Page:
Study in Greece
Graduate programs in Greece
Greece may not have the best economic reputation recently, but that’s all the more reason to invest your hard earned money its education system. Greece is the seat of modern democracy, with its philosophers still influencing politics, art and economics.
It’s also a major tourist destination, with plenty to occupy the international student outside of work hours. Greece is home to more than 220 inhabited islands, with many more unspoilt, deserted ones to explore. This is a place where you can island hop to your heart’s desire, before feasting on feta, olives and tzatziki in island restaurants. What more could you want from you graduate program in Greece?
There are two distinct systems in which you can study a graduate program in Greece, with the type you choose depending on the program you want to study.
- Universities – provide academic Masters programs
- Higher Technological Educational Institutes (TEI) – offer vocational based programs
Graduate programs in Greece are taught in both English and Greek, so you can choose whichever language option appeals to you more.
A Masters degree in Greece will normally take between one and two years to complete, depending on the institution and mode of study you choose.
Immigration and visas in Greece
EU students are allowed to study a graduate program in Greece providing they fulfil the following criteria:
- They have a valid passport
- They are studying for more than three months at the institution
- They have sufficient income to support themselves during their studies
- Have comprehensive health insurance
In most cases, non-EU students will have to get a study visa in order to come and study in Greece. Some countries will offer this for free, but in almost all cases you should expect to have to meet Greek consular staff for an interview.
Life in Greece
Greece is a country where history and modernism collide in a bewildering mix of medieval streets and huge skyscrapers. Greece is dominated by Athens, where 40% of the population live (compared to London, which is home to 15% of Brits).
The country is currently in the grip of a severe depression, meaning that quality of life is falling for many locals. International students coming to Greece can expect a warm, friendly welcome, but many services in the country are struggling for money. Expect tourist hotspots to have the best restaurants, bars and cultural activities.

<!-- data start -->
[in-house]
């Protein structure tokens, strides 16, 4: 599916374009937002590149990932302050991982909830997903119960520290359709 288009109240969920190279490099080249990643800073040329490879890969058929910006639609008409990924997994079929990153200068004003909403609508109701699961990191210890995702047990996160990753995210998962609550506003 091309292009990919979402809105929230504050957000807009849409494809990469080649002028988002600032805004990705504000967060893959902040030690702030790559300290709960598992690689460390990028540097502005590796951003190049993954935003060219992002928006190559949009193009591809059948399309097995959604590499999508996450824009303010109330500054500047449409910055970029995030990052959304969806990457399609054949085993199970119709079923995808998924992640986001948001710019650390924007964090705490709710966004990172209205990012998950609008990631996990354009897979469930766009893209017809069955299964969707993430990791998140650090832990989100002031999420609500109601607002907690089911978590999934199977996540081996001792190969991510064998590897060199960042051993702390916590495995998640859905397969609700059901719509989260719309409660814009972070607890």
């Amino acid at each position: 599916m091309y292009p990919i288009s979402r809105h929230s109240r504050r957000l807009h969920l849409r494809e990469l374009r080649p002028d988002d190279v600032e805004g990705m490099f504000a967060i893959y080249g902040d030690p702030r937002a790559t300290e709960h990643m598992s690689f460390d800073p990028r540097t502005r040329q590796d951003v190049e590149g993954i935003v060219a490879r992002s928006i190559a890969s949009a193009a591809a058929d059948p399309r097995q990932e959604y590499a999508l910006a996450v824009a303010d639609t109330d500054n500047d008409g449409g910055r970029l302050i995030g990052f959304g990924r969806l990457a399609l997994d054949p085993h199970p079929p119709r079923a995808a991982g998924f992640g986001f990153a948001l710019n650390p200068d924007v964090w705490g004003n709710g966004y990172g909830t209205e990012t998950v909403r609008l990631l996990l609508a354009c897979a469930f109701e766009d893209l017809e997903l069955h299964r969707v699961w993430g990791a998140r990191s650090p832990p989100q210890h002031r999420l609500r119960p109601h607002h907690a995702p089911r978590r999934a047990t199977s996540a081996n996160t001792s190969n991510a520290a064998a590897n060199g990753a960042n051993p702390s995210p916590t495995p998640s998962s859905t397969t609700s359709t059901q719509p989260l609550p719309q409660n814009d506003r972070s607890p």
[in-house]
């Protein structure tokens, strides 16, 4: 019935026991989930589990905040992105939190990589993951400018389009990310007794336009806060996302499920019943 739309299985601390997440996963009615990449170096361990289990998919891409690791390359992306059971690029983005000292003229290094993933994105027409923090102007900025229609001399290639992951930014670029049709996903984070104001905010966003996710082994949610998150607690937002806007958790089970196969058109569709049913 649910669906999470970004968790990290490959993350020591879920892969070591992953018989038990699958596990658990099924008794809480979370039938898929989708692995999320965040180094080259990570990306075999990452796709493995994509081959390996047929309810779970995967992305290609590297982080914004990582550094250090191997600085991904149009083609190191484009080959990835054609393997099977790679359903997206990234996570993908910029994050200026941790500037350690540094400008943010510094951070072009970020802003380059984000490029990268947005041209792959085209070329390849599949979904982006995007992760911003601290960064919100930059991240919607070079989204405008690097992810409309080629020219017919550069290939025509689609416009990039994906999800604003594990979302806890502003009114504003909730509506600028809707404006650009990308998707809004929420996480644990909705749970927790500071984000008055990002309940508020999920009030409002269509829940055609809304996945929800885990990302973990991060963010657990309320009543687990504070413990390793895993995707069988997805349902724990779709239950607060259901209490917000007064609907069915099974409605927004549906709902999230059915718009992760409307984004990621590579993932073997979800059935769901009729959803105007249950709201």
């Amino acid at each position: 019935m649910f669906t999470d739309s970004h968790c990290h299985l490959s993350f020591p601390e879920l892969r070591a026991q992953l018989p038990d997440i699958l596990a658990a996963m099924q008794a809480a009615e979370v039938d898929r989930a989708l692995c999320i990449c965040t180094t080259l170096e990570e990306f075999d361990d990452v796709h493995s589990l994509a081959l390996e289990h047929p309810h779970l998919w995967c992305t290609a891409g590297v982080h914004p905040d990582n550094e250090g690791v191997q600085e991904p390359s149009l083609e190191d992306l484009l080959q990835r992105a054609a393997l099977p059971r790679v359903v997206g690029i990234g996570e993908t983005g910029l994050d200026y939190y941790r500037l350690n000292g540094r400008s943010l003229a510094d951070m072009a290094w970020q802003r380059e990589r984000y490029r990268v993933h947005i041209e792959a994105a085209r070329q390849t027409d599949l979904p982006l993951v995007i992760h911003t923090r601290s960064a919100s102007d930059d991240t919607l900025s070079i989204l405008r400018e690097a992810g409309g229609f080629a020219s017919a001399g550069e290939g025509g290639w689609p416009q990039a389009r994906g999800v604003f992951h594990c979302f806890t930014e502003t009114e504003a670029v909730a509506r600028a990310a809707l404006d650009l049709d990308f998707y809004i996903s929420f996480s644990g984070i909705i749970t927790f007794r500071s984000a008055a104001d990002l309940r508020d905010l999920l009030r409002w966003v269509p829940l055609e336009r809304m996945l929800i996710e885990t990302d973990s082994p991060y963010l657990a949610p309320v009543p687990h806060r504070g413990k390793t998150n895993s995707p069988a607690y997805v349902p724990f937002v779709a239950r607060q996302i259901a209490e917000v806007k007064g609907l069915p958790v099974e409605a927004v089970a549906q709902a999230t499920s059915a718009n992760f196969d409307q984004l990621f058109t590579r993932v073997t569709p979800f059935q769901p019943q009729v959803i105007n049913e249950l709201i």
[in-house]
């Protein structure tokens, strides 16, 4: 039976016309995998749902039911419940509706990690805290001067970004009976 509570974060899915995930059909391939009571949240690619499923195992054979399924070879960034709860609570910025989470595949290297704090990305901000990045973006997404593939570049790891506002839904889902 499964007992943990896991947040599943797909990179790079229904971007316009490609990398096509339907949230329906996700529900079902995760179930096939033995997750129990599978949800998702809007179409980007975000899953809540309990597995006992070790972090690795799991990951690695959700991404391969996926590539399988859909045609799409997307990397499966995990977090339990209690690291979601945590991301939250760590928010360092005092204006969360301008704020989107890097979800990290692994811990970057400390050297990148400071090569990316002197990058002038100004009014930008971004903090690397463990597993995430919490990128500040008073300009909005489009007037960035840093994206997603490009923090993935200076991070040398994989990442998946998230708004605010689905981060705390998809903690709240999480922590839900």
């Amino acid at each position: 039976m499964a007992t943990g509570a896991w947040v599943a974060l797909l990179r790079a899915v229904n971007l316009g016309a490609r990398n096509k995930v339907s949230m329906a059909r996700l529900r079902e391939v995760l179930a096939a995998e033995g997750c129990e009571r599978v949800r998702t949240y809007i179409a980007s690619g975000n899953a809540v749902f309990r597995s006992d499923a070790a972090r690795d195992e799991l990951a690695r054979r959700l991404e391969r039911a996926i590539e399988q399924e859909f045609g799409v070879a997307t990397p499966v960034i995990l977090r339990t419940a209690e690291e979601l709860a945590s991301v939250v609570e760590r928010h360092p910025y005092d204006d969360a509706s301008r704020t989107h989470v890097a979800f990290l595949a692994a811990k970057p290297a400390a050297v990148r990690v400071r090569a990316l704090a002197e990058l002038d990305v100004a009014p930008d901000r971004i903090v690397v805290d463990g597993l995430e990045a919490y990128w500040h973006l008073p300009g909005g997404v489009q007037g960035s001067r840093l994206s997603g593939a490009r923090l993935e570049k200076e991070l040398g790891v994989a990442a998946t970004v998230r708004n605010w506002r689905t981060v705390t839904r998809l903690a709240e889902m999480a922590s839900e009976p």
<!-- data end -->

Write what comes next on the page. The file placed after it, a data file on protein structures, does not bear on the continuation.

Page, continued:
Working in Greece
Greece’s economy has been badly hit by the Eurozone crisis, with public debt hitting 120% of Greece’s GDP in 2010. This caused a crisis in international confidence around Greece’s ability to pay back its debt, forcing the Greek government to take drastic austerity measures.
Consequently, unemployment in Greece is high. In May 2013, unemployment rates hit 27.6%, with young people particularly affected – the rate was 64.9% amongst 15-24 year olds.
This means that international students in Greece are unlikely to find work either during or after their studies, as Greece continues to grapple with its own domestic crisis.
There are two main types of accommodation open to international students coming to Greece:
- University accommodation – such as halls of residence
- Private accommodation – House and flat rentals
Few universities in Greece offer student accommodation or residential facilities and numbers are limited at those that do. Consequently, many international students studying a graduate program in Greece will choose to rent private rooms and apartments. This is harder to organise, but will offer you greater freedom and privacy during your studies.
An alternative option is to look for a homestay with a Greek family. This is a great way of improving your language skills and knowledge of Greek culture while studying abroad.
Climate in Greece
Greece has a Mediterranean climate, with mild, wet winters and hot, dry summers. This is definitely a destination for beach loving graduates, with plenty of coastal locations and idyllic islands. The main summer months run from June to August, while winter is at its coldest between December and February.
As you would expect for a major tourist destination, Greece has a highly developed transport network, with many flight and boat connections between islands. Greece’s rail network plays a much smaller role in national transport and the economic crisis means that international railway links with the rest of Europe have been suspended.
Both Athens and Thessaloniki have metro systems which will help students get around inexpensively.
The currency of Greece is the Euro.
What to do next
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